Employers will not be given a period of amnesty to deal with equal pay claims when they are forced to publish their gender pay gap in 2013, paving the way for hundreds of costly and lengthy tribunals, Personnel Today has learned.
Vera Baird, solicitor general and minister who is taking the Bill through Parliament, told Personnel Today the only transitional arrangements available for employers to correct unequal pay at work were between now and 2013, while reporting on pay gaps was still voluntary.
Firms with more than 250 staff, and public sector organisations with more than 150 employees, will be required by law to report on their gender pay gap in just four years time if the Bill succeeds in its current form.
When asked if there was going to be an amnesty period for employers, Baird gave no assurance that employers trying to rectify their pay gaps would be free from litigation over the next four years or in 2013. She said: “This is the time [for amnesty] now. There will only be compulsory reporting in 2013.”
But Baird hoped the added pressure of a new annual report on equal pay gaps across firms, compiled by the Equalities and Human Rights Commission (EHRC), would entice firms to carry out audits voluntarily - and in their own time.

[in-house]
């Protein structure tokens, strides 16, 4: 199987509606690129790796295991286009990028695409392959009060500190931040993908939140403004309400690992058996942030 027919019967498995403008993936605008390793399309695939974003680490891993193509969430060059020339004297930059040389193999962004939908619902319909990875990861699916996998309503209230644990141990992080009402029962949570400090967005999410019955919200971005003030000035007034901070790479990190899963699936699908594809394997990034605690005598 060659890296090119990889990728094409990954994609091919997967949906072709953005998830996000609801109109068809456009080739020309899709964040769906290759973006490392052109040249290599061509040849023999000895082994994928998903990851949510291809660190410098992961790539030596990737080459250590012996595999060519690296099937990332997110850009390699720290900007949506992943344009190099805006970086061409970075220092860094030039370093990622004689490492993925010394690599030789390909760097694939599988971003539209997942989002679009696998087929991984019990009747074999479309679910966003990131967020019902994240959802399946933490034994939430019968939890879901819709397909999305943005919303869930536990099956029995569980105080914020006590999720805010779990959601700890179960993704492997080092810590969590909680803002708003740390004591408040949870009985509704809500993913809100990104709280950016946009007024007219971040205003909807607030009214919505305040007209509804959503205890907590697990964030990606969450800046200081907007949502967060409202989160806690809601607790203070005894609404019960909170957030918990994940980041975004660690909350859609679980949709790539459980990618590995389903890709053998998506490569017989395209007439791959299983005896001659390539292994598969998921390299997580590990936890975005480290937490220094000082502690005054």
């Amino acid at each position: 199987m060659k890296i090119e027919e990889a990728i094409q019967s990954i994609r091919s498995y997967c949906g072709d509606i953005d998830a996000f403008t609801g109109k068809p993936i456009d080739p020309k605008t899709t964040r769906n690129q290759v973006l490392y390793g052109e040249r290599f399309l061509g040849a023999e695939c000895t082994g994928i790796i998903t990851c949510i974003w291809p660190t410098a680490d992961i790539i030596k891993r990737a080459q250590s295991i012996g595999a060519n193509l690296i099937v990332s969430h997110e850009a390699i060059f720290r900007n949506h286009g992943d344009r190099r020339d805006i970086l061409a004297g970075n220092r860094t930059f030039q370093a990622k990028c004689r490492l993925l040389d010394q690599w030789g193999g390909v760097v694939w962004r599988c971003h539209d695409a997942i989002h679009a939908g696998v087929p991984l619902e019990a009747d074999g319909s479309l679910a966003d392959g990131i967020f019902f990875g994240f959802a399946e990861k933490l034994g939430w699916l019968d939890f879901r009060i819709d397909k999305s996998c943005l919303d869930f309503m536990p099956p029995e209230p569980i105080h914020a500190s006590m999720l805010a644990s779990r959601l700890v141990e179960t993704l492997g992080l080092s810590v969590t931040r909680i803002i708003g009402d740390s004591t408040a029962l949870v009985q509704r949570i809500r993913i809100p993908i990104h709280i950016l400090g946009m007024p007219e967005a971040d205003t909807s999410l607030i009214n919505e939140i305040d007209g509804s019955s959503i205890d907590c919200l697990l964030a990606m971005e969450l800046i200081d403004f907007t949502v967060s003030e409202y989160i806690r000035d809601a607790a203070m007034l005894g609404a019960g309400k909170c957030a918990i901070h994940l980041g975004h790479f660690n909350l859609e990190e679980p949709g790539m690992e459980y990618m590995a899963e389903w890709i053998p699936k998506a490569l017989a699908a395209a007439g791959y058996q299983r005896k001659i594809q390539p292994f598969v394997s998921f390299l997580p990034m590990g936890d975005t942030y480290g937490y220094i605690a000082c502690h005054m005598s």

However, the EHRC has previously called for the law to be changed to allow employers a period of amnesty so that claims can be dealt with away from the tribunal process.
An EHRC spokeswoman told Personnel Today last month that to force firms to carry out equal pay reviews would only lead to a “flood of litigation claims” when the tribunal system was already overwhelmed.
Yesterday, the commission said it would immediately begin a pre-consultation with employers’ groups and unions to discuss which measures in the Bill would work for businesses and employees. However, it did not pre-empt whether the official consultation published in the summer would call for any transitional arrangements for employers to have some protection from litigation while they correct unequal pay.
The gender pay gap currently stands at 17.1% for full time hourly roles.
IRS Conference: Discrimination and Equality